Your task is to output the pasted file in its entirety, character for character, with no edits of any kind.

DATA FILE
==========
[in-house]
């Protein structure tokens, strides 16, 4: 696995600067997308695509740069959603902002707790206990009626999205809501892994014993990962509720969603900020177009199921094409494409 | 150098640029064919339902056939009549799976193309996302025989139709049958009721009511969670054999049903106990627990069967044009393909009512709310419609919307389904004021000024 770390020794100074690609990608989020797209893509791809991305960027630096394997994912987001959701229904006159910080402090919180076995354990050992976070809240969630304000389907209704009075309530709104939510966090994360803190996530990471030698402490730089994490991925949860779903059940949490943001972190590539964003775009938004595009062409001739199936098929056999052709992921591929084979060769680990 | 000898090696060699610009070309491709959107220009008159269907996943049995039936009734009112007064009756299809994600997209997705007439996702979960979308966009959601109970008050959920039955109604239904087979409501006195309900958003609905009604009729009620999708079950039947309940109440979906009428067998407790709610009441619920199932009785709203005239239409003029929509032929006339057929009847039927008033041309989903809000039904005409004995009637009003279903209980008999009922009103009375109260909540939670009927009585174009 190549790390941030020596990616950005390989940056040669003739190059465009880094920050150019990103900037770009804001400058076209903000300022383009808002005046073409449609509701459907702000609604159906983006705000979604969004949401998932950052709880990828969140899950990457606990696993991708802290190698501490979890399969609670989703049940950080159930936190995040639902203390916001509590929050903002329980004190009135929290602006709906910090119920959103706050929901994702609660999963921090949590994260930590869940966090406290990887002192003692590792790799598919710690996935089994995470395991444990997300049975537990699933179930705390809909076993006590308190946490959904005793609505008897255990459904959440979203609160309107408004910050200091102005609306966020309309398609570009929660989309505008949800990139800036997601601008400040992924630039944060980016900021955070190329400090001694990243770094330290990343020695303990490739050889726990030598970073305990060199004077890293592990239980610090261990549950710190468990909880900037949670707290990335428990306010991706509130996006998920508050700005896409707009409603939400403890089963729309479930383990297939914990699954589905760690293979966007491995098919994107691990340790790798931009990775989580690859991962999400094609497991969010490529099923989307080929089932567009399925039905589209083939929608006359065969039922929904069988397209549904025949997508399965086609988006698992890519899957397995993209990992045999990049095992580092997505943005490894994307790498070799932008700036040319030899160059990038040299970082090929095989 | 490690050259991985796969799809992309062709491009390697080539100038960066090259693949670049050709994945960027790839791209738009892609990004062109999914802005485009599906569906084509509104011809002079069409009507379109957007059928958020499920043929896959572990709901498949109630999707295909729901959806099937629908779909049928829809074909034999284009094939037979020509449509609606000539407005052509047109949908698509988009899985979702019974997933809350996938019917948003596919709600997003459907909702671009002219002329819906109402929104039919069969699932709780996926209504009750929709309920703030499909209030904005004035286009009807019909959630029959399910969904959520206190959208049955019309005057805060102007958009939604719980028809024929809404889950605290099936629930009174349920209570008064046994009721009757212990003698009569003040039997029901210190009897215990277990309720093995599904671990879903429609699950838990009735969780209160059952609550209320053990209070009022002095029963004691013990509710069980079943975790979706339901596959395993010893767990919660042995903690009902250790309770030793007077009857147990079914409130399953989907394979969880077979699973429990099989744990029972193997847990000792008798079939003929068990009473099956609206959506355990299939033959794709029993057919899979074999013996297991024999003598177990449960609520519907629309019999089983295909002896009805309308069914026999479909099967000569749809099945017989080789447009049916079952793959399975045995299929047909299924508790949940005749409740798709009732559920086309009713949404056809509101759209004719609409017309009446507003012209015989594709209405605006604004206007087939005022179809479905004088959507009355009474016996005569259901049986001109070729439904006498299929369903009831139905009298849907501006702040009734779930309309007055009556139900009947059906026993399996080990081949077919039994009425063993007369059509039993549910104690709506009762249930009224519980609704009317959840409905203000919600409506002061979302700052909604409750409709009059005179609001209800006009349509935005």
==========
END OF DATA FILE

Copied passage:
[in-house]
């Protein structure tokens, strides 16, 4: 696995600067997308695509740069959603902002707790206990009626999205809501892994014993990962509720969603900020177009199921094409494409 | 150098640029064919339902056939009549799976193309996302025989139709049958009721009511969670054999049903106990627990069967044009393909009512709310419609919307389904004021000024 770390020794100074690609990608989020797209893509791809991305960027630096394997994912987001959701229904006159910080402090919180076995354990050992976070809240969630304000389907209704009075309530709104939510966090994360803190996530990471030698402490730089994490991925949860779903059940949490943001972190590539964003775009938004595009062409001739199936098929056999052709992921591929084979060769680990 | 000898090696060699610009070309491709959107220009008159269907996943049995039936009734009112007064009756299809994600997209997705007439996702979960979308966009959601109970008050959920039955109604239904087979409501006195309900958003609905009604009729009620999708079950039947309940109440979906009428067998407790709610009441619920199932009785709203005239239409003029929509032929006339057929009847039927008033041309989903809000039904005409004995009637009003279903209980008999009922009103009375109260909540939670009927009585174009 190549790390941030020596990616950005390989940056040669003739190059465009880094920050150019990103900037770009804001400058076209903000300022383009808002005046073409449609509701459907702000609604159906983006705000979604969004949401998932950052709880990828969140899950990457606990696993991708802290190698501490979890399969609670989703049940950080159930936190995040639902203390916001509590929050903002329980004190009135929290602006709906910090119920959103706050929901994702609660999963921090949590994260930590869940966090406290990887002192003692590792790799598919710690996935089994995470395991444990997300049975537990699933179930705390809909076993006590308190946490959904005793609505008897255990459904959440979203609160309107408004910050200091102005609306966020309309398609570009929660989309505008949800990139800036997601601008400040992924630039944060980016900021955070190329400090001694990243770094330290990343020695303990490739050889726990030598970073305990060199004077890293592990239980610090261990549950710190468990909880900037949670707290990335428990306010991706509130996006998920508050700005896409707009409603939400403890089963729309479930383990297939914990699954589905760690293979966007491995098919994107691990340790790798931009990775989580690859991962999400094609497991969010490529099923989307080929089932567009399925039905589209083939929608006359065969039922929904069988397209549904025949997508399965086609988006698992890519899957397995993209990992045999990049095992580092997505943005490894994307790498070799932008700036040319030899160059990038040299970082090929095989 | 490690050259991985796969799809992309062709491009390697080539100038960066090259693949670049050709994945960027790839791209738009892609990004062109999914802005485009599906569906084509509104011809002079069409009507379109957007059928958020499920043929896959572990709901498949109630999707295909729901959806099937629908779909049928829809074909034999284009094939037979020509449509609606000539407005052509047109949908698509988009899985979702019974997933809350996938019917948003596919709600997003459907909702671009002219002329819906109402929104039919069969699932709780996926209504009750929709309920703030499909209030904005004035286009009807019909959630029959399910969904959520206190959208049955019309005057805060102007958009939604719980028809024929809404889950605290099936629930009174349920209570008064046994009721009757212990003698009569003040039997029901210190009897215990277990309720093995599904671990879903429609699950838990009735969780209160059952609550209320053990209070009022002095029963004691013990509710069980079943975790979706339901596959395993010893767990919660042995903690009902250790309770030793007077009857147990079914409130399953989907394979969880077979699973429990099989744990029972193997847990000792008798079939003929068990009473099956609206959506355990299939033959794709029993057919899979074999013996297991024999003598177990449960609520519907629309019999089983295909002896009805309308069914026999479909099967000569749809099945017989080789447009049916079952793959399975045995299929047909299924508790949940005749409740798709009732559920086309009713949404056809509101759209004719609409017309009446507003012209015989594709209405605006604004206007087939005022179809479905004088959507009355009474016996005569259901049986001109070729439904006498299929369903009831139905009298849907501006702040009734779930309309007055009556139900009947059906026993399996080990081949077919039994009425063993007369059509039993549910104690709506009762249930009224519980609704009317959840409905203000919600409506002061979302700052909604409750409709009059005179609001209800006009349509935005």